Early Origins of the Leithead family
The surname Leithead was first found in the county of Edinburgh at Leith, a burgh and sea-port town. "This place, which is of considerable antiquity, formerly belonged to the abbey of Holyrood, and, in a charter of David I. to the monks of that establishment, is noticed under the designation of Inverleith, from its position near the influx of the river or Water of Leith into the Frith of Forth." CITATION[CLOSE]
Lewis, Samuel, A Topographical Dictionary of Scotland. Institute of Historical Research, 1848, Print.
Early History of the Leithead family
This web page shows only a small excerpt of our Leithead research.Another 166 words (12 lines of text) are included under the topic Early Leithead History in all our PDF Extended History products and printed products wherever possible.
Leithead Spelling Variations
Early Notables of the Leithead family (pre 1700)
More information is included under the topic Early Leithead Notables in all our PDF Extended History products
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Migration of the Leithead family to Ireland
Some of the Leithead family moved to Ireland
, but this topic is not covered in this excerpt.Another 166 words (12 lines of text) about their life in Ireland is included in all our PDF Extended History products and printed products wherever possible.
Migration of the Leithead family to the New World and Oceana
Some of the first settlers of this family name were:
Leithead Settlers in United States in the 20th Century
- Miss E. H. Leithead, aged 54, who arrived in America from London, England, in 1904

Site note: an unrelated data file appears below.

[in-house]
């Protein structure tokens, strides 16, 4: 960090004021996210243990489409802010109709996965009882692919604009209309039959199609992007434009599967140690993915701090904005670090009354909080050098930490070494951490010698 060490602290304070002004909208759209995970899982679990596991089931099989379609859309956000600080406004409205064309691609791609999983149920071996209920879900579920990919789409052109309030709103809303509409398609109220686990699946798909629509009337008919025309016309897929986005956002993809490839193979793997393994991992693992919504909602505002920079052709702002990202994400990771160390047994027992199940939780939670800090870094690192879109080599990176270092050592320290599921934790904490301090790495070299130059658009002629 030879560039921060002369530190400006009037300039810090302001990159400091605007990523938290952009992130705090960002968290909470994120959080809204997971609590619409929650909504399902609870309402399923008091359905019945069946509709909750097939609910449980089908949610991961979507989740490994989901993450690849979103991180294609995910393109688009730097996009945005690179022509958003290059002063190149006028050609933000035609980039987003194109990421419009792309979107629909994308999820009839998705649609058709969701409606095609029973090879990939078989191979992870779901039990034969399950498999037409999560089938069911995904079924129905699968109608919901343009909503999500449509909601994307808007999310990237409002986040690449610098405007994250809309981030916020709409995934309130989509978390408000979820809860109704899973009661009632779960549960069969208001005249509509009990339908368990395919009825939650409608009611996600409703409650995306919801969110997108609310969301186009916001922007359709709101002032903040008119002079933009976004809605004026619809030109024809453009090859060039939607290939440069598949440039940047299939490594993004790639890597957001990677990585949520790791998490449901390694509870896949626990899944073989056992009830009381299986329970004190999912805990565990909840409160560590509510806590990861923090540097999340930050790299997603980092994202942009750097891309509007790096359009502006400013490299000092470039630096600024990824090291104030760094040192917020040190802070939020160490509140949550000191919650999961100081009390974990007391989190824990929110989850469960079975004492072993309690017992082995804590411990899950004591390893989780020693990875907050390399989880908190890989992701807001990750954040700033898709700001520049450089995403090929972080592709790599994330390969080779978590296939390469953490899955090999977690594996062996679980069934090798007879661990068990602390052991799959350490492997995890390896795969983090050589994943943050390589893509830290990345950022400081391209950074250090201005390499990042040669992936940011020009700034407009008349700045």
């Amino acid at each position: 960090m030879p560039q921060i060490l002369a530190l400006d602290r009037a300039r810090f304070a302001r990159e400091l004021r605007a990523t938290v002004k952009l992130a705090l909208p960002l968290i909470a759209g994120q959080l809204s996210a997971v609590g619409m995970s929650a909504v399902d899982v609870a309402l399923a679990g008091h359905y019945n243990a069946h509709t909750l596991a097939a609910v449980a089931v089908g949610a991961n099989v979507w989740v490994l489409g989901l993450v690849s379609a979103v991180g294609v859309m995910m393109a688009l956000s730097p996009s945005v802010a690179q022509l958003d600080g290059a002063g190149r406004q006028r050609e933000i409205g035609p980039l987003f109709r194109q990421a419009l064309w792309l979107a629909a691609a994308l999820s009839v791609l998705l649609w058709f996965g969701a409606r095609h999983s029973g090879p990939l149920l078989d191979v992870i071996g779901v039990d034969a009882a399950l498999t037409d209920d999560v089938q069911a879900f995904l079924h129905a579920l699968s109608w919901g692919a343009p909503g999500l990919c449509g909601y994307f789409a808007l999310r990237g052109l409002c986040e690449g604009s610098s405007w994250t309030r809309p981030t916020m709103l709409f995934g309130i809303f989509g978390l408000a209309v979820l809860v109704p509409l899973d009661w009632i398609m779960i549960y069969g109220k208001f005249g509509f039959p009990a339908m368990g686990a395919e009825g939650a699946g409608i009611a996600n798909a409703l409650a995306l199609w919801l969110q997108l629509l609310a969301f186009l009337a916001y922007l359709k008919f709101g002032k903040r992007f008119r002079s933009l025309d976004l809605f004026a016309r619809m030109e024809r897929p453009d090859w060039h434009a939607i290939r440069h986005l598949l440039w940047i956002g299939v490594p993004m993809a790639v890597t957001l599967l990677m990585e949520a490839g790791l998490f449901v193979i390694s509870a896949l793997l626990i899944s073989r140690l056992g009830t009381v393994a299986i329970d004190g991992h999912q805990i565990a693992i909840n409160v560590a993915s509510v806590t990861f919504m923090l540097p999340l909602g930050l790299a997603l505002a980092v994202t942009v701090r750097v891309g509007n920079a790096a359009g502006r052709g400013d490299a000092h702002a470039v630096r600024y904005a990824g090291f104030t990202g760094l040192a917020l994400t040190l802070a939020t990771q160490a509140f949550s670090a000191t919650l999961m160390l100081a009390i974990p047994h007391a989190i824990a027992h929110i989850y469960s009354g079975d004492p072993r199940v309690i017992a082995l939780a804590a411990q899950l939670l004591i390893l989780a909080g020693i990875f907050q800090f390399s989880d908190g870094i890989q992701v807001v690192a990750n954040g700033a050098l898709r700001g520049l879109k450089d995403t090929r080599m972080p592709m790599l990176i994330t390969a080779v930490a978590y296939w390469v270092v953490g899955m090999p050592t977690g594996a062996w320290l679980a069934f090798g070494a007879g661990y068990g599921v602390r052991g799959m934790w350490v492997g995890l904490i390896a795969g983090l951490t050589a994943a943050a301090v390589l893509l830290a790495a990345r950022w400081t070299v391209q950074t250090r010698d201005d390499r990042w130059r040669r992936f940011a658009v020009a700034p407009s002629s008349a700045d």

- Euphemia Leithead, aged 45, who arrived in America from London, England, in 1908
- William Leithead, aged 48, who arrived in America from Bury, England, in 1909
- Thomas R. Leithead, aged 45, who arrived in America from New Zealand. in 1918
- Margaret Leithead, aged 36, who arrived in America from Walkerbrun, Scotland, in 1921
- ... (More are available in all our PDF Extended History products and printed products wherever possible.)
Leithead Settlers in Canada in the 20th Century
- Jane Leithead, aged 41, who arrived in Kelowna, British Columbia, Canada, in 1915
Contemporary Notables of the name Leithead (post 1700)
- Barry T. Leithead, American Republican politician, Presidential Elector for New York, 1956
- Alberta H. Leithead, American Republican politician, Presidential Elector for New York, 1956
- Joseph "Joe" Meech Leithead (1882-1958), American coach and captain of the Pittsburgh South Side team from 1899 through 1907, President of the Central Basketball League (1908-1912)
- J. Edward Leithead, American writer, known for his works Bloody Hoofs (1952), Bronc Buckeroo (1952) and Lead Slingers (1953)
- Alex Leithead (b. 1980), English producer, known for his work on Quintinshill: Britain's Deadliest Rail Disaster (2015) and Ancient Greece: The Greatest Show on Earth (2013)
- Alastair Leithead, British journalist and foreign correspondent for the BBC, recipient of the 2007 Bayeux-Calvados Award
The Leithead Motto
The motto was originally a war cry or slogan. Mottoes first began to be shown with arms in the 14th and 15th centuries, but were not in general use until the 17th century. Thus the oldest coats of arms generally do not include a motto. Mottoes seldom form part of the grant of arms: Under most heraldic authorities, a motto is an optional component of the coat of arms, and can be added to or changed at will; many families have chosen not to display a motto.
Motto: Trustie to the end
Motto Translation: Trustworthy to the end